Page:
Opportunities for supporting Ukraine in its effort to fight off Russian aggression are dwindling, while we can still show we haven't forgotten about the Ukrainians by donating small sums, Defense League member Ilmar Raag said.
"They are very grateful (for support – ed.), and several aid organizations have said that what really matters in the end is that they are being engaged and realize they have not been left to their own devices," Raag said on the "Vikerhommik" morning show on Tuesday.
He said that soldiers fighting on the front lines get tunnel vision, meaning that they do not know what the mainstream media reports or what is happening elsewhere in the world.
"Once you get to a unit, they often ask after news from the world. Their world is very specific. There is the enemy and the need to survive. The biggest fear is that there may have been developments they're in the dark about. And when a person who brings something over finally arrives, it serves as confirmation that there is still hope for everyone."
The Defense League volunteer emphasized that he is yet to meet a soldier who admitted they're tired of war and that Ukraine should sue for peace. "Their view is that there is no other path and that they need to hold on," Raag remarked.
He also emphasized the sheer scope of Ukraine's need for aid.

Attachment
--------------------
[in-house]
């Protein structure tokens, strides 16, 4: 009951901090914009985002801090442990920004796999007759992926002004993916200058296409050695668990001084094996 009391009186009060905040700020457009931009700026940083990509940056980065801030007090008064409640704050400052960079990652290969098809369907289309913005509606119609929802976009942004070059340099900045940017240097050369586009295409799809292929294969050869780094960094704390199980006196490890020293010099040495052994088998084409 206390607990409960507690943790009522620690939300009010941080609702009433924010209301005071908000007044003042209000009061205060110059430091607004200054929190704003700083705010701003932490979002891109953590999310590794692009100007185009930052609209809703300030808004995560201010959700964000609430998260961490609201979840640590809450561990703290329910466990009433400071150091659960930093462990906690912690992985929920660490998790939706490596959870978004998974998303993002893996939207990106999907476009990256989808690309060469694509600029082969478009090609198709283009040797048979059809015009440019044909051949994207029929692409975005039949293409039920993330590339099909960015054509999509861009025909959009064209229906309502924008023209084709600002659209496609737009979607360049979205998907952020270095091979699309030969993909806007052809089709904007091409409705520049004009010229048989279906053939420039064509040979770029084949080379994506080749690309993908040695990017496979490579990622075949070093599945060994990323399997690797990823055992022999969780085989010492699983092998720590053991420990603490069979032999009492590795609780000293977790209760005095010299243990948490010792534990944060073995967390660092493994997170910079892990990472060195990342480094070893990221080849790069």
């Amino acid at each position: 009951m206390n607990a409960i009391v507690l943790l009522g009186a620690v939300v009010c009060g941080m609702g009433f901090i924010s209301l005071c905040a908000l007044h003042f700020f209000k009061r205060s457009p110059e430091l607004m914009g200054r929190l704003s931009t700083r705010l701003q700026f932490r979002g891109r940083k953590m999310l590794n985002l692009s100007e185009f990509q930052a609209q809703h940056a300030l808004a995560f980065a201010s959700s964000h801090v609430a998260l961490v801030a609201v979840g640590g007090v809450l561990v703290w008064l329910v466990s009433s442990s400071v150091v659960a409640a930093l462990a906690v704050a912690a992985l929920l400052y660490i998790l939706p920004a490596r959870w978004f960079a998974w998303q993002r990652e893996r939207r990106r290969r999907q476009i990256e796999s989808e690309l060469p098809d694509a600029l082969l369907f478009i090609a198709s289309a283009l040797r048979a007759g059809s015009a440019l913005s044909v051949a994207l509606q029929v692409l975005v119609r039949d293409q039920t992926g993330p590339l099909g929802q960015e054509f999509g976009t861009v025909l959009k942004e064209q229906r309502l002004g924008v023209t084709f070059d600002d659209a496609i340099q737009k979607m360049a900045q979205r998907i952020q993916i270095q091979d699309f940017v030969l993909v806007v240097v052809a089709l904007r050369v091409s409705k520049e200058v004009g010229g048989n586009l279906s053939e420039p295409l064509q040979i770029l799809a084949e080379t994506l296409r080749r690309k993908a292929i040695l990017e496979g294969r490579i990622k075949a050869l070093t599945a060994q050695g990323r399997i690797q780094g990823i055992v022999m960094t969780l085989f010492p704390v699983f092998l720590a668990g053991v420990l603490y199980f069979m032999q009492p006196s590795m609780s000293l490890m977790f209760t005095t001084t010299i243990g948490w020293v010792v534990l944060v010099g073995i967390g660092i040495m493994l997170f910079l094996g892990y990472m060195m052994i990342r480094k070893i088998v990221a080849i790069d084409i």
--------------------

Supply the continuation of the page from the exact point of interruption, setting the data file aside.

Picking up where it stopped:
"We cannot really grasp the scope of the war here in Estonia, or the scope of the Ukrainian armed forces for that matter. It is believed the Ukrainian armed forces comprise around one million men today. And while we take pride when an organization has delivered 100-150 cars or a few drones, we are told that the Ukraine war sees 10,000 drones deployed and shot down every month."
Raag was also critical of Western military aid being made available in installments. "By making aid available in pieces, we are dragging out the war at the expense of Ukrainian lives," he said. "Seeing how many units have to go without aid because so little is made available makes me ashamed to be a Western person whose inaction is seeing people killed," Raag admitted.
He admitted that donations to Ukraine aid organizations have fallen, while this has less to do with war weariness and the Slava Ukraini scandal and more with the fact that most people have already donated what they could spare. Perhaps small monthly donations to one's preferred organization with direct links to Ukraine could be the solution, he suggested.
"Donate money, if only small sums, because that eventually morphs into the things that are needed the most," Raag said while on his way to Ukraine with an aid delivery.
Editor: Marcus Turovski